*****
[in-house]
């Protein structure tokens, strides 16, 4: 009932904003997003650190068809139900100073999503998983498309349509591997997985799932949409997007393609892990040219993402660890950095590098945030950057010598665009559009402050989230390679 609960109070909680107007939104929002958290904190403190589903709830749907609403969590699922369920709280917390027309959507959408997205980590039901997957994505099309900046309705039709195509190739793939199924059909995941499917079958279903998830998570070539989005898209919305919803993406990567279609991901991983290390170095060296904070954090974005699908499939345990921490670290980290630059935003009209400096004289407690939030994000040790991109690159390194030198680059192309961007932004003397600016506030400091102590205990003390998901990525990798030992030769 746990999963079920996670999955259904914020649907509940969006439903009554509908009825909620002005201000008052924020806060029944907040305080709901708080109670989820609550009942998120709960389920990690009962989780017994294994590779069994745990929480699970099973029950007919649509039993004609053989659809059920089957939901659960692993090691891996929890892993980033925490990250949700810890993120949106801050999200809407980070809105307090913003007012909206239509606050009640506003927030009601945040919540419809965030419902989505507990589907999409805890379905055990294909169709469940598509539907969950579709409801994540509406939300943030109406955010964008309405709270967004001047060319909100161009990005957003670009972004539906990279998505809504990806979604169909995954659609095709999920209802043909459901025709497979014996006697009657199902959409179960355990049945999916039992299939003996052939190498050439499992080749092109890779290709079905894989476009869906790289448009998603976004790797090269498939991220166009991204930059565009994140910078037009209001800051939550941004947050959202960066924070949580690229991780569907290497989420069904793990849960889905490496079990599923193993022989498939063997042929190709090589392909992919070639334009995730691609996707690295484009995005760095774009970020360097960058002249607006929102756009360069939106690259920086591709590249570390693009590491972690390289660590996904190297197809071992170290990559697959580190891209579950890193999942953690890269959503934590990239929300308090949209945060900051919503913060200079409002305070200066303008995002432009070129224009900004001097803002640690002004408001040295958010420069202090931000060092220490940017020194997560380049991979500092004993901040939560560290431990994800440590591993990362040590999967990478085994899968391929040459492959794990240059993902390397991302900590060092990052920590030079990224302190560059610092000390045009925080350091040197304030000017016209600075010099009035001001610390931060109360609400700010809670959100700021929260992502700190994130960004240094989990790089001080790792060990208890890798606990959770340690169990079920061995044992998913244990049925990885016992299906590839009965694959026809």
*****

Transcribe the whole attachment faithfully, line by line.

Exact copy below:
[in-house]
């Protein structure tokens, strides 16, 4: 009932904003997003650190068809139900100073999503998983498309349509591997997985799932949409997007393609892990040219993402660890950095590098945030950057010598665009559009402050989230390679 609960109070909680107007939104929002958290904190403190589903709830749907609403969590699922369920709280917390027309959507959408997205980590039901997957994505099309900046309705039709195509190739793939199924059909995941499917079958279903998830998570070539989005898209919305919803993406990567279609991901991983290390170095060296904070954090974005699908499939345990921490670290980290630059935003009209400096004289407690939030994000040790991109690159390194030198680059192309961007932004003397600016506030400091102590205990003390998901990525990798030992030769 746990999963079920996670999955259904914020649907509940969006439903009554509908009825909620002005201000008052924020806060029944907040305080709901708080109670989820609550009942998120709960389920990690009962989780017994294994590779069994745990929480699970099973029950007919649509039993004609053989659809059920089957939901659960692993090691891996929890892993980033925490990250949700810890993120949106801050999200809407980070809105307090913003007012909206239509606050009640506003927030009601945040919540419809965030419902989505507990589907999409805890379905055990294909169709469940598509539907969950579709409801994540509406939300943030109406955010964008309405709270967004001047060319909100161009990005957003670009972004539906990279998505809504990806979604169909995954659609095709999920209802043909459901025709497979014996006697009657199902959409179960355990049945999916039992299939003996052939190498050439499992080749092109890779290709079905894989476009869906790289448009998603976004790797090269498939991220166009991204930059565009994140910078037009209001800051939550941004947050959202960066924070949580690229991780569907290497989420069904793990849960889905490496079990599923193993022989498939063997042929190709090589392909992919070639334009995730691609996707690295484009995005760095774009970020360097960058002249607006929102756009360069939106690259920086591709590249570390693009590491972690390289660590996904190297197809071992170290990559697959580190891209579950890193999942953690890269959503934590990239929300308090949209945060900051919503913060200079409002305070200066303008995002432009070129224009900004001097803002640690002004408001040295958010420069202090931000060092220490940017020194997560380049991979500092004993901040939560560290431990994800440590591993990362040590999967990478085994899968391929040459492959794990240059993902390397991302900590060092990052920590030079990224302190560059610092000390045009925080350091040197304030000017016209600075010099009035001001610390931060109360609400700010809670959100700021929260992502700190994130960004240094989990790089001080790792060990208890890798606990959770340690169990079920061995044992998913244990049925990885016992299906590839009965694959026809």